The Mongolian Altay is also known for its eagle hunters. These hunters raise eagles and train them for hunting. The prey (marmots, foxes and even wolves) are then shared between the hunter and the eagle. Right now they meet at a festival where they compete their skills in games. A great spectacle with unique characters and animals.
Back in Olgiy I focus on the hurt bicycle again. Of course I cannot find spare parts here. But after a day of welding, drilling, hammering and screwing I can actually ride again, and even more import and change gears.
When I leave Olgiy I am nervous. To get to the border, I have to cross over a much higher pass then the one where I got snowed in only days ago. If I cannot cross this pass I am really in the offside here. After Tolbo I leave the main road. For some days I ride through lonely, deserted valleys. The weather is fine but just on the day when I start for the high pass clouds appear on the sky. Fortunately it stays dry and so I reach the 3100m high pass without snow. Because of the strong and constant wind it is bitterly cold. Now down as quick as possible. Easier said then done, as I ride for quite some time across beautiful high plains and finally camp there. Next morning I wake up in a true ice cave. I put on all my warm clothes and start. The sun can only slowly warm things up. The valley gets narrower and drops in a canyon down to the next wide plain.
Bulgan is a dusty little town and after that the valley gets narrower quickly agian. For some time there are Gers along the river but soon it gets lonely again. Steep, barren rock faces flank the valley which itself is nothing more than a stone and rocky desert. Everything is kept in monochrome colors. It looks real gloomy, even more due to the fact that the clouds hang really low.The only color but all the more intense, is the single string of now autumn-gold trees that line the river all the way long.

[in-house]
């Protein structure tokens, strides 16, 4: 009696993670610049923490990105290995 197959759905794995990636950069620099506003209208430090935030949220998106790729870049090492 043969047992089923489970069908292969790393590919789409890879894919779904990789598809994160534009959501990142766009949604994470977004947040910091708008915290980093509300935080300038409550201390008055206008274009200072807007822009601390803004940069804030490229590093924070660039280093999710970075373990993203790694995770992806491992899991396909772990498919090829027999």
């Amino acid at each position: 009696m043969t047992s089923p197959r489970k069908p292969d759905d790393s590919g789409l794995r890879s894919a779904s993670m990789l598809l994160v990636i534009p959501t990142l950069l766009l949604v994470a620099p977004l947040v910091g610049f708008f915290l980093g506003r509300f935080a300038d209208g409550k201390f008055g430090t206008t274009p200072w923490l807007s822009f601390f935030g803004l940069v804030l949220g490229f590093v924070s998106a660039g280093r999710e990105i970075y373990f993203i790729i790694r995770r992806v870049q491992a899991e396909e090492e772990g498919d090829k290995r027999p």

Like a snake the river winds its way past all these rocks towards the south. Always right next to it the track, which sometimes barely has space in the narrow canyon anymore and then looks like it is glued to the rock face. Not a single vehicle I see for two days. How the surface of a track in this environment looks like you can probably imagine. In the evening I always fell all my bones but it is never really bad and always ridable.
During last night it rains. I am in a section where more and more sand has appeared. I welcome the rain, as it makes the sand more compact and much easier to ride. The first meadows appear and with it the first animals and Gers. Soon I don’t quite like the wet surface that much anymore and actually get stuck in the mud. But the sand is soon back.
Finally I reach more solid and quieter ground under my wheels just before Bulgan. I have just crossed the Altay mountains and stand next to the border with China.